Americans are not financially prepared for old age, study finds
Americans are living longer than past generations, and for many that means working longer, too. While for some this might be a choice, for many it is a financial necessity, according to a new report published Oct. 22 by the Stanford Center on Longevity.
Over the past century, Americans have added nearly 30 years to their lives. But about 50 percent of Americans are not financially prepared for these extra years, said Stanford psychologist Tamara Sims, who is the lead author of the report.
The report, "Seeing Our Way to Financial Security in the Age of Longevity," draws on original and existing datasets to predict financial outcomes at different life stages. Sims and her co-authors found that across generations, Americans are increasingly falling behind when it comes to attaining two prominent predictors of financial security later in life: homeownership and retirement savings.
"We, as an aging society, are moving in the wrong direction towards adequately preparing for such long lives," Sims said. "Multiple generations of Americans are facing the very real possibility of failing to achieve a lifetime of financial stability."
Many Americans can't retire at 65
Currently, Americans age 25-64 are not saving enough to retire comfortably, the researchers found.
Roughly half of American workers are participating in work-based retirement savings plans and on average are contributing 6 to 8 percent of their income. But according to the researchers' projections, they need to be saving more if they want to maintain their standard of living and retire fully from the workforce at age 65.
Americans planning to retire at 65 need to put 10 to 17 percent of their current income aside – even if they started saving as early as age 25, said the researchers in the report. For those who started saving at age 35, they need to put 15 to 20 percent of their income aside.
Millennials, people in their 20s and early 30s, are falling short of reaching their target retirement goals the most, but they are not alone in being ill-prepared for their future. Baby boomers also have inadequate retirement plans, the researchers said. About 30 percent of mid-boomers, people born between 1954 and 1959, had zero balances in their retirement accounts (including workplace plans and IRAs). In addition, about 70 percent of mid-boomers had an average debt of over $110,000 per family and 15 percent had debt exceeding half of their wealth.
To compensate for the shortfall of retirement savings, working longer may be the most realistic solution, the researchers said.
People can reduce their standard of living in retirement and make conscious investment choices with their retirement savings. Many, however, will face a financial crisis at some point during their retirement, the researchers said in the report.
Consequences of delaying milestones
Another strong predictor of financial security later in life is homeownership. This too is in decline and is now at a 50-year low.
Homeownership is especially down among millennials. Compared to those born around 1960, people born in the early 1980s are less likely to own a home by age 30, the researchers said.
"In older generations, marriage seems to spur people into homeownership," Sims said. "Nowadays, younger generations are looking to get married, have kids, pay off student loans and start saving for retirement – which could be a proxy for settling into a long-term career – all before they buy a home."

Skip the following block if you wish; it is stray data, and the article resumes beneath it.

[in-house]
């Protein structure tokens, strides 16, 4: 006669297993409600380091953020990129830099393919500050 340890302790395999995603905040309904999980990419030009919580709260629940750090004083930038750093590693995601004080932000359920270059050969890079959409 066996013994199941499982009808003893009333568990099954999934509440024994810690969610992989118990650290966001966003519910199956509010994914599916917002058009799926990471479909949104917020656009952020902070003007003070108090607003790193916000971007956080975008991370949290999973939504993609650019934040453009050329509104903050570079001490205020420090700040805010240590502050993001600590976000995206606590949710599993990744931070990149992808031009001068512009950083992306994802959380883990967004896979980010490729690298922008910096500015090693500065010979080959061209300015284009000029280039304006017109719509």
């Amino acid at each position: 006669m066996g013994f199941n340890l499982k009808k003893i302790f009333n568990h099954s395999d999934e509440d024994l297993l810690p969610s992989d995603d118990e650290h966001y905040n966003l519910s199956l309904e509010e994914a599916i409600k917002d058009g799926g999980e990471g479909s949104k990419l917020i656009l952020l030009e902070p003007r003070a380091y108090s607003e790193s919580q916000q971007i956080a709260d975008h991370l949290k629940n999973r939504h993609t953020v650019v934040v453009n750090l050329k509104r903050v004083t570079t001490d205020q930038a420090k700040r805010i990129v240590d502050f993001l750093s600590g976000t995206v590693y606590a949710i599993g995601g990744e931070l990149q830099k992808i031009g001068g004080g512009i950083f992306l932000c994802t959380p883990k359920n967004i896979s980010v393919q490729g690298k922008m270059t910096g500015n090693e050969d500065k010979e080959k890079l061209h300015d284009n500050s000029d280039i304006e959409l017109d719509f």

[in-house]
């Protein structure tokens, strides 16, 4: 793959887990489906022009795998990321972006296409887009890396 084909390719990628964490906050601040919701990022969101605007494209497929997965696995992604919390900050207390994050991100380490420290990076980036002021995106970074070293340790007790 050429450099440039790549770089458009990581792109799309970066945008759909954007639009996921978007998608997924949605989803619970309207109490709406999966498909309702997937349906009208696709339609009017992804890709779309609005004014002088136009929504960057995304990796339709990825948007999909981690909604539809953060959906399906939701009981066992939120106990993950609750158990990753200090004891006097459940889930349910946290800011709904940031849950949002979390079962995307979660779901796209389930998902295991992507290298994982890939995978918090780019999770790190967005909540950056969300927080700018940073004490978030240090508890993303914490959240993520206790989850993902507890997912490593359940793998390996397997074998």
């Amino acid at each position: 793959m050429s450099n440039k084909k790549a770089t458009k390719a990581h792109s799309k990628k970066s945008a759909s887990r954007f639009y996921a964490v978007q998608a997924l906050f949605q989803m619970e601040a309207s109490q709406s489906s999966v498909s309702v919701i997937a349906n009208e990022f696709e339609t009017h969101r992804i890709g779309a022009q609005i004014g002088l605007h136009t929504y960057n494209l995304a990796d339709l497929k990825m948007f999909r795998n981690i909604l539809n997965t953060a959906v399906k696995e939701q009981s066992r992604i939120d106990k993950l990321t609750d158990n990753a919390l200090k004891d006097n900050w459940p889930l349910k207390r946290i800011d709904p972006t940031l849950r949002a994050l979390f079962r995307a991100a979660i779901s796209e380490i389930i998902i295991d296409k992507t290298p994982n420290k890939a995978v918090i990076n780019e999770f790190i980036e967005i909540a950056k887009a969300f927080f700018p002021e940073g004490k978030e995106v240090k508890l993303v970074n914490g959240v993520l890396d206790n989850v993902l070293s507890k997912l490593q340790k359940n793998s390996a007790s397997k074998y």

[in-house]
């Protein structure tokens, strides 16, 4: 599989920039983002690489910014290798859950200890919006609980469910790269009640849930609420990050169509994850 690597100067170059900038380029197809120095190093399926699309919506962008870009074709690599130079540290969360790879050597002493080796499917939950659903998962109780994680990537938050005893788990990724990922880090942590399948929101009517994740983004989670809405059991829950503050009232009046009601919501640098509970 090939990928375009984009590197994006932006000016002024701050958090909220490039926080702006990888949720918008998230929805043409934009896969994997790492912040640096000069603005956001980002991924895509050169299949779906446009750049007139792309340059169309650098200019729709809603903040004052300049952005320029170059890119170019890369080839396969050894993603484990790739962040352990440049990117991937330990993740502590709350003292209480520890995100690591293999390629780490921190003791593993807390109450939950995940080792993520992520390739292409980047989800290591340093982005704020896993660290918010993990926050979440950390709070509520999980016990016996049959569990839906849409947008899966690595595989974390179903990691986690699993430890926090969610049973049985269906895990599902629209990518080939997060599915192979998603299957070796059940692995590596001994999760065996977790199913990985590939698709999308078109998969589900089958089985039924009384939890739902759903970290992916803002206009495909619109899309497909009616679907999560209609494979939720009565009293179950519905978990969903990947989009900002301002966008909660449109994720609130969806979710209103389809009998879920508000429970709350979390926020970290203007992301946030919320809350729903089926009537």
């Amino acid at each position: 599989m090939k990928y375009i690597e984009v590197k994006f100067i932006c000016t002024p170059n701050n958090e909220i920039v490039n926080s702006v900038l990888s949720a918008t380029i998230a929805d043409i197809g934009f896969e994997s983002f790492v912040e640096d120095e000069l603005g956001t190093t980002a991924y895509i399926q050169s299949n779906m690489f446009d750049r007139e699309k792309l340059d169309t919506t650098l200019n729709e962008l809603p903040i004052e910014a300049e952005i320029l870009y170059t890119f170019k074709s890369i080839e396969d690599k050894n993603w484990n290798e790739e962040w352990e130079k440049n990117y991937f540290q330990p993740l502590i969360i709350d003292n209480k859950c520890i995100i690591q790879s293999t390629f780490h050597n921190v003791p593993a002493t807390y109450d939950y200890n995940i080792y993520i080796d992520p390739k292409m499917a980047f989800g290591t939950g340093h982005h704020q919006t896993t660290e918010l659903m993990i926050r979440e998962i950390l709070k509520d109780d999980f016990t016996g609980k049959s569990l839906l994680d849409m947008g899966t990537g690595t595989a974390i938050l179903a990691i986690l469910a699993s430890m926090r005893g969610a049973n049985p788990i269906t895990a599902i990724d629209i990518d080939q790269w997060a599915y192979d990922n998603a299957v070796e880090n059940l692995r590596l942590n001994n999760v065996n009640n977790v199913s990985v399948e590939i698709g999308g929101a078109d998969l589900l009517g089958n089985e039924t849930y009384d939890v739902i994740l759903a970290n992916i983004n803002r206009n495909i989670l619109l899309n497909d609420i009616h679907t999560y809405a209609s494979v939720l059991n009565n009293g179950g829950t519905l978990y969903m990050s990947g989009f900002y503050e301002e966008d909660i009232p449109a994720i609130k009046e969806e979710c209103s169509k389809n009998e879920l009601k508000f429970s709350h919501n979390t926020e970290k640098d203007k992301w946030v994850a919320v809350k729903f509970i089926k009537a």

Delaying homeownership means that young people lose the advantage of home equity increasing over time.
"By not owning a home, younger Americans today may forgo the opportunity to grow their household wealth, and in conjunction with inadequate household savings from alternative sources, future financial security across their life course may be adversely affected," the researchers said in the report.
But as earlier research from the Stanford Center on Longevity found, postponing milestones – such as buying a house – does not necessarily mean they want to delay these important life events. Millennials said they wanted to achieve these goals at the same age as previous generations.
Young people today are faced with a myriad of factors that limit their financial options. For example, student debt significantly curbs how much net worth a person can accumulate – which for this cohort is less than $10,000, the researchers said. As a result, people can't afford the down payment required in most housing markets.
This puts young people in a financial double-bind, Sims said. Student loans bring the benefit of college degrees that potentially put people on track for a better career with financial security. But taking out these loans means restricting their ability to buy a home at a younger age.
While the study suggests a grim financial picture for many Americans, Sims remains optimistic about the opportunities to reverse some of the predicted trends.
Individuals can be motivated to make better decisions for themselves, she said. But she also hopes that this report can be used to inform conversations, stimulate new financial products and encourage policies and practices that ensure financially security as Americans age.
"Most Americans don't like to think about growing old," Sims said. "But the reality is that as individuals and a country, we are aging, and this doesn't have to be seen as a crisis but rather as an opportunity. The opportunities will come only if we tackle some of the challenges such as those revealed in the project findings."